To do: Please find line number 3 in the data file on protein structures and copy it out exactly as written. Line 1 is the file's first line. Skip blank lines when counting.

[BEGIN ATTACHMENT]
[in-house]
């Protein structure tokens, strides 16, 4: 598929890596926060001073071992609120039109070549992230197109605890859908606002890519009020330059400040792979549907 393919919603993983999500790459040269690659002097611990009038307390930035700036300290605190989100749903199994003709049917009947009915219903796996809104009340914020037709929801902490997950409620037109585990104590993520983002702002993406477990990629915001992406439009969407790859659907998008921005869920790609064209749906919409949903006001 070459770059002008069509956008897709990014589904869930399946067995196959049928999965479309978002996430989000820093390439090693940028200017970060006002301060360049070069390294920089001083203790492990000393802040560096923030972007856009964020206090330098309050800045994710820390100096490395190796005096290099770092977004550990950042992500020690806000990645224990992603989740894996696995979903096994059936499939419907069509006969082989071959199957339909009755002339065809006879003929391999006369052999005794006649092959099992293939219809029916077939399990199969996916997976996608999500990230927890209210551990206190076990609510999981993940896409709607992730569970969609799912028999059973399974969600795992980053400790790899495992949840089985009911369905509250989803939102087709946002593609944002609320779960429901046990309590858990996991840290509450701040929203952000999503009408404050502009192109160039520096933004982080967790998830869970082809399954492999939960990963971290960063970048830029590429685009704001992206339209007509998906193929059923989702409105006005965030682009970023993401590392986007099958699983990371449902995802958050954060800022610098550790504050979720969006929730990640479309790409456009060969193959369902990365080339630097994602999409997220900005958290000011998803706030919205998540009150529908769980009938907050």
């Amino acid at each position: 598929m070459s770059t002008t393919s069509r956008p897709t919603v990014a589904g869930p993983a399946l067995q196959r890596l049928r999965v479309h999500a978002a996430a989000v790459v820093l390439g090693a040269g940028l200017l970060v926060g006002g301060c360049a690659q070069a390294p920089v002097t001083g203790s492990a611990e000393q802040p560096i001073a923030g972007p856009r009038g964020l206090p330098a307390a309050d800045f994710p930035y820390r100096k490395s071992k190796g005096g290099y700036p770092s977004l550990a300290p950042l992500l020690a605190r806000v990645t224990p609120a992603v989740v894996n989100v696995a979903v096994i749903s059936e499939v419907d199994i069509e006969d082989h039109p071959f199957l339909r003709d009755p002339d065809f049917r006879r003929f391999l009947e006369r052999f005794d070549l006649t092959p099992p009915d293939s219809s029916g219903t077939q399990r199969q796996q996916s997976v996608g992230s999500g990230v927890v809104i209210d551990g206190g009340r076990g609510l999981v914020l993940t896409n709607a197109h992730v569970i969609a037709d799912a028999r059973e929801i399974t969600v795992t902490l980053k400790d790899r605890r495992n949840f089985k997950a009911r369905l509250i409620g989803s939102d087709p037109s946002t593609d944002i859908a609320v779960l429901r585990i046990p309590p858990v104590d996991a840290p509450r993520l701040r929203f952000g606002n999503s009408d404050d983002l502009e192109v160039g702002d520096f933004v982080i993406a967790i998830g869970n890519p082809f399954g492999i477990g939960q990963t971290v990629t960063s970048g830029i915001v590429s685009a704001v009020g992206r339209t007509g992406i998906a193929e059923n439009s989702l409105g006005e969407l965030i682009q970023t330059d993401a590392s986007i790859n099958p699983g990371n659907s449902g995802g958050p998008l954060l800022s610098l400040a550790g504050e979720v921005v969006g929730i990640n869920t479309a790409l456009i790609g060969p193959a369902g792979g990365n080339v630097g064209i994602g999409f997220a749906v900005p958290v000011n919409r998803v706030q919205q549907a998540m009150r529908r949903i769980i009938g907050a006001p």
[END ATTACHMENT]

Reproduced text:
């Amino acid at each position: 598929m070459s770059t002008t393919s069509r956008p897709t919603v990014a589904g869930p993983a399946l067995q196959r890596l049928r999965v479309h999500a978002a996430a989000v790459v820093l390439g090693a040269g940028l200017l970060v926060g006002g301060c360049a690659q070069a390294p920089v002097t001083g203790s492990a611990e000393q802040p560096i001073a923030g972007p856009r009038g964020l206090p330098a307390a309050d800045f994710p930035y820390r100096k490395s071992k190796g005096g290099y700036p770092s977004l550990a300290p950042l992500l020690a605190r806000v990645t224990p609120a992603v989740v894996n989100v696995a979903v096994i749903s059936e499939v419907d199994i069509e006969d082989h039109p071959f199957l339909r003709d009755p002339d065809f049917r006879r003929f391999l009947e006369r052999f005794d070549l006649t092959p099992p009915d293939s219809s029916g219903t077939q399990r199969q796996q996916s997976v996608g992230s999500g990230v927890v809104i209210d551990g206190g009340r076990g609510l999981v914020l993940t896409n709607a197109h992730v569970i969609a037709d799912a028999r059973e929801i399974t969600v795992t902490l980053k400790d790899r605890r495992n949840f089985k997950a009911r369905l509250i409620g989803s939102d087709p037109s946002t593609d944002i859908a609320v779960l429901r585990i046990p309590p858990v104590d996991a840290p509450r993520l701040r929203f952000g606002n999503s009408d404050d983002l502009e192109v160039g702002d520096f933004v982080i993406a967790i998830g869970n890519p082809f399954g492999i477990g939960q990963t971290v990629t960063s970048g830029i915001v590429s685009a704001v009020g992206r339209t007509g992406i998906a193929e059923n439009s989702l409105g006005e969407l965030i682009q970023t330059d993401a590392s986007i790859n099958p699983g990371n659907s449902g995802g958050p998008l954060l800022s610098l400040a550790g504050e979720v921005v969006g929730i990640n869920t479309a790409l456009i790609g060969p193959a369902g792979g990365n080339v630097g064209i994602g999409f997220a749906v900005p958290v000011n919409r998803v706030q919205q549907a998540m009150r529908r949903i769980i009938g907050a006001p």